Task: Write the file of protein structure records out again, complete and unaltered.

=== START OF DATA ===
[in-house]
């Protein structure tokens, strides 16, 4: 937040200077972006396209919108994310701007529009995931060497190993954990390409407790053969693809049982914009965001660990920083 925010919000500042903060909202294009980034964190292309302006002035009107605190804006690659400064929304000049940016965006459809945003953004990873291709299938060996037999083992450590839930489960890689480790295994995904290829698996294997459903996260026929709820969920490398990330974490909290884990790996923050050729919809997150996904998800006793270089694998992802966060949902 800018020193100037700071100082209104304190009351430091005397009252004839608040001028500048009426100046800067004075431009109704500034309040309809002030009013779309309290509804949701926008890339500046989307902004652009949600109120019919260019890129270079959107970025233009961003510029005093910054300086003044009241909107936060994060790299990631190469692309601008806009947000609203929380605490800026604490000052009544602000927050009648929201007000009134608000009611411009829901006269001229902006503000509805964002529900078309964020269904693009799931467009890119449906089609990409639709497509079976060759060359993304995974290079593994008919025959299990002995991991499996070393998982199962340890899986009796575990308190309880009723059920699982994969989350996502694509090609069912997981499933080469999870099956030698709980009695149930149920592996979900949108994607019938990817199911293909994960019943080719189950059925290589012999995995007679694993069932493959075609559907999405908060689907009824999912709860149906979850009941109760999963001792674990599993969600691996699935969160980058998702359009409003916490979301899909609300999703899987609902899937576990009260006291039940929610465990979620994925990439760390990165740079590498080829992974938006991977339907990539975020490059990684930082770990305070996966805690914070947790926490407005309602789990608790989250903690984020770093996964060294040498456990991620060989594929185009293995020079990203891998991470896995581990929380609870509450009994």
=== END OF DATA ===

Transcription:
[in-house]
């Protein structure tokens, strides 16, 4: 937040200077972006396209919108994310701007529009995931060497190993954990390409407790053969693809049982914009965001660990920083 925010919000500042903060909202294009980034964190292309302006002035009107605190804006690659400064929304000049940016965006459809945003953004990873291709299938060996037999083992450590839930489960890689480790295994995904290829698996294997459903996260026929709820969920490398990330974490909290884990790996923050050729919809997150996904998800006793270089694998992802966060949902 800018020193100037700071100082209104304190009351430091005397009252004839608040001028500048009426100046800067004075431009109704500034309040309809002030009013779309309290509804949701926008890339500046989307902004652009949600109120019919260019890129270079959107970025233009961003510029005093910054300086003044009241909107936060994060790299990631190469692309601008806009947000609203929380605490800026604490000052009544602000927050009648929201007000009134608000009611411009829901006269001229902006503000509805964002529900078309964020269904693009799931467009890119449906089609990409639709497509079976060759060359993304995974290079593994008919025959299990002995991991499996070393998982199962340890899986009796575990308190309880009723059920699982994969989350996502694509090609069912997981499933080469999870099956030698709980009695149930149920592996979900949108994607019938990817199911293909994960019943080719189950059925290589012999995995007679694993069932493959075609559907999405908060689907009824999912709860149906979850009941109760999963001792674990599993969600691996699935969160980058998702359009409003916490979301899909609300999703899987609902899937576990009260006291039940929610465990979620994925990439760390990165740079590498080829992974938006991977339907990539975020490059990684930082770990305070996966805690914070947790926490407005309602789990608790989250903690984020770093996964060294040498456990991620060989594929185009293995020079990203891998991470896995581990929380609870509450009994």